Today, we hand over the penultimate prize Guess the Score* to a three-year-old girl who has embarked, even at such tender an age, on a lifetime of what we all know supporting Sunderland brings.
As Derek Scott points out, we have already heard eloquently from his daughter Natasha, keeping faith from faraway Cornwall. (Re-read her heartwarming contribution from a few years ago, sadly stripped of the photos by the system, here).
Now he introduces us to his granddaughter (who naturally had no idea this would be turned into our regular competition ahead of the game, otherwise meaningless to us save for pride, at Craven Cottage). Monsieur Salut will even enter a scoreline on her behalf – 1-1, which she or grandad is welcome to change …
Sometimes, and admittedly it’s only on the rarest of occasions these days, something happens that makes you realise why you support Sunderland.
It’s certainly not for the glory, the trophies or the glamour, but it’s about why you went to football for the first time, it’s about why you love the game, it’s about traditions, it’s about family, love, shared experiences; it’s part of growing up – an acceptance that sometimes, maybe even frequently, things don’t go as well as expected. Its part of our culture. It’s like life.
Like a large proportion of the Salut! Sunderland community, I no longer live in the North East.
Where we live you can see football shirts on the streets every day, not the shirts of local clubs but those of the Manchesters, Chelsea, Liverpool, Arsenal (not so much recently), even Barcelona and Real Madrid – the wearers are the Children of the Champions League.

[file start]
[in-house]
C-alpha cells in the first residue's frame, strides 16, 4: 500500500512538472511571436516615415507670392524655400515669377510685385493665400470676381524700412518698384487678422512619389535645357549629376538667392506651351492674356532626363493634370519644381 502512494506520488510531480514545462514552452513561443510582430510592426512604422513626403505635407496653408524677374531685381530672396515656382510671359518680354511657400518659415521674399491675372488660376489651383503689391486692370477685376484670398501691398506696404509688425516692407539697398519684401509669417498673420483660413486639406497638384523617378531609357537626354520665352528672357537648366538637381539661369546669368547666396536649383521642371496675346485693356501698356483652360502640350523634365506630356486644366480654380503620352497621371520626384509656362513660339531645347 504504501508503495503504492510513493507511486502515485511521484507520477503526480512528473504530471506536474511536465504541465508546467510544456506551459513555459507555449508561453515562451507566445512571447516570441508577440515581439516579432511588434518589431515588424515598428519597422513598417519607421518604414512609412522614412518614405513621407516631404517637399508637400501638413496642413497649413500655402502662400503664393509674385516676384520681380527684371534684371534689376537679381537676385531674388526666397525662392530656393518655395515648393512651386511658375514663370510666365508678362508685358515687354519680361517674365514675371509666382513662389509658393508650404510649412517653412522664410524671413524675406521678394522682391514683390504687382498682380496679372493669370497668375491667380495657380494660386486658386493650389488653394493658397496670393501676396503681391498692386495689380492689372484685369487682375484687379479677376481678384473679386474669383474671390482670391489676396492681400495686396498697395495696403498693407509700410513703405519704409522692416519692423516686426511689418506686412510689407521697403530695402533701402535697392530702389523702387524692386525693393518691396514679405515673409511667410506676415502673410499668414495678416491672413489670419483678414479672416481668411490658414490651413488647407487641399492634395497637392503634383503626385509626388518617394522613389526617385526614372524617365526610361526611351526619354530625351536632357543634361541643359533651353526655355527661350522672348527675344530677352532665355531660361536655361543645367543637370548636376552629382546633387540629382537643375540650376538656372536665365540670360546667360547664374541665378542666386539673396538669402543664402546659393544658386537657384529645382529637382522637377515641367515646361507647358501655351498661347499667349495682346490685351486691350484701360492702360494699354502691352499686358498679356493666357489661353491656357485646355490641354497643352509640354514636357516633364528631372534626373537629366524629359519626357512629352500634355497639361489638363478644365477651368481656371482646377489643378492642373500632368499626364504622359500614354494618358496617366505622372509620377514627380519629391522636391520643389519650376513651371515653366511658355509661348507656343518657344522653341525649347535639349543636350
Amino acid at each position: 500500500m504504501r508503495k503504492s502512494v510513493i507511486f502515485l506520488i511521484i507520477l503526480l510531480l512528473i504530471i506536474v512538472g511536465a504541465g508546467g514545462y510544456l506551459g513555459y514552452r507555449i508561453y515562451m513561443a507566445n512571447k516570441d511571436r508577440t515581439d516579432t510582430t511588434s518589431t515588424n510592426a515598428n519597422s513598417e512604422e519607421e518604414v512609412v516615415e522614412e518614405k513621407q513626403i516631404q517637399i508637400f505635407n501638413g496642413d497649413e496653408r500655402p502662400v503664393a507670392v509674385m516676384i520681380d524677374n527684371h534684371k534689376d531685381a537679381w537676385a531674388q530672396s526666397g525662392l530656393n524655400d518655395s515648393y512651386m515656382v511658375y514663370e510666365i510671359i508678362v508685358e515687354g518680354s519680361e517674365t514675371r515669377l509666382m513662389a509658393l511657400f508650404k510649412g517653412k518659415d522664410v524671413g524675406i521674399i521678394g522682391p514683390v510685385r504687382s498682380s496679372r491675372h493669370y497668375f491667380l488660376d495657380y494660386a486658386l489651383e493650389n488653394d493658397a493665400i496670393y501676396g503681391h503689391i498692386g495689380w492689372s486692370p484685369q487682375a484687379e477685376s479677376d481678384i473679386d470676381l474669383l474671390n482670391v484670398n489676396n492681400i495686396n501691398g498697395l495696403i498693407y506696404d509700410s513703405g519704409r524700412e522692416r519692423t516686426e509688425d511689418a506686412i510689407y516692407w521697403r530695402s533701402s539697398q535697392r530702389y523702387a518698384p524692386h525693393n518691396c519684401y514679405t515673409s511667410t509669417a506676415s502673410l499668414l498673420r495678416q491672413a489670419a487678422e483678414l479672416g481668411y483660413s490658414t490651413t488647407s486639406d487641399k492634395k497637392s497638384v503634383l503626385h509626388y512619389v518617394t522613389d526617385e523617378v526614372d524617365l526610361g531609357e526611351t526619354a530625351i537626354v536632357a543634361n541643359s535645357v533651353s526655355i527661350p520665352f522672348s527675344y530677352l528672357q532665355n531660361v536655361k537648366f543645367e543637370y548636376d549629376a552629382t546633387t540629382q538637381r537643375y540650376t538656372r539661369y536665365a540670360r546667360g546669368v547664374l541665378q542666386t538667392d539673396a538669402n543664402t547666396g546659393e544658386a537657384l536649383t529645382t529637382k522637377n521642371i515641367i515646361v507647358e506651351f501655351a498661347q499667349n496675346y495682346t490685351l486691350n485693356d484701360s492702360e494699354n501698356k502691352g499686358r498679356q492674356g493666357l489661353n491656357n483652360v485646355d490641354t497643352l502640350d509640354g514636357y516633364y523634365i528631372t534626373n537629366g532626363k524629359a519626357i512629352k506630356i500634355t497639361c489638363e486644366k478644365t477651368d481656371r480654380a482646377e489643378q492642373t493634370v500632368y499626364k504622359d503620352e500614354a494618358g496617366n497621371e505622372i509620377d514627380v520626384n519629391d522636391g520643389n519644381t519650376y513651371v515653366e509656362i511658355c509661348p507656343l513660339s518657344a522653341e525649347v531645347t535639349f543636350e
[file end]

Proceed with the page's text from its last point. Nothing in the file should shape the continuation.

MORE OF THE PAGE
One of the joys of returning to the North East is not seeing that.
In the North East kids wear Sunderland kit, Newcastle kit and even Boro kit, it must never change.
All of us have had our dark days, our desperate days, yet we still cling to our colours proudly, competing, jumpers for goalposts style, with all the passion, commitment and attitude we expect of (and, all too often don’t witness) our heroes.
There haven’t been many bright Stadium of Light related moments since Roy Hodgson thought it was a good idea to have Harry Kane take corners at Euro 2016, a handful of victories, the odd equaliser….. and now I’m running out of highlights so I’ve got to share my best moment of this awful season with you.
Previously, my daughter Natasha has lit up your pages with tales of her early days at the Stadium of Light, now, my granddaughter, Olivia, three, provides the glimmers within the gloom.
Olivia, a resident of Bridgnorth, Shropshire, is the proud owner of three Sunderland kits (all obtained at minimal expense due to our current predicament); the green away kit – think of Borini at Norwich, the blue sash away kit – think 4-0 at Palace, and this years light blue away kit – …. think of errrr….. well use your imagination!
Anyway, Olivia sports her Sunderland kit, with pride. When the blue away kit was delivered recently she was reluctant to get dressed, however as soon as it was suggested she wore the blue away kit to go to a family meal in town she leapt at the chance.
I must add she said to my partner “Will people laugh at me?” before venturing on to Bridgnorth’s streets. My reply was to the point “You’ll just have to get used to that sweetheart.”
Clearly she has the steadfastness to rise above that traumatic experience, this week she started at nursery and shunned all her father’s attempts to get PE kit, insisting, you’ve guessed it, on wearing her blue away kit for all physical activities!
Which demonstrates what its all about really; following your team through thick and thin, it doesn’t matter what division we’re in or where we play we are Sunderland.
Keep the faith.
* Guess the Score in Fulham vs SAFC. If you are first with the right scoreline, post it before kickoff and have a UK delivery address, a prize mug awaits you – and Fulham fans can enter, too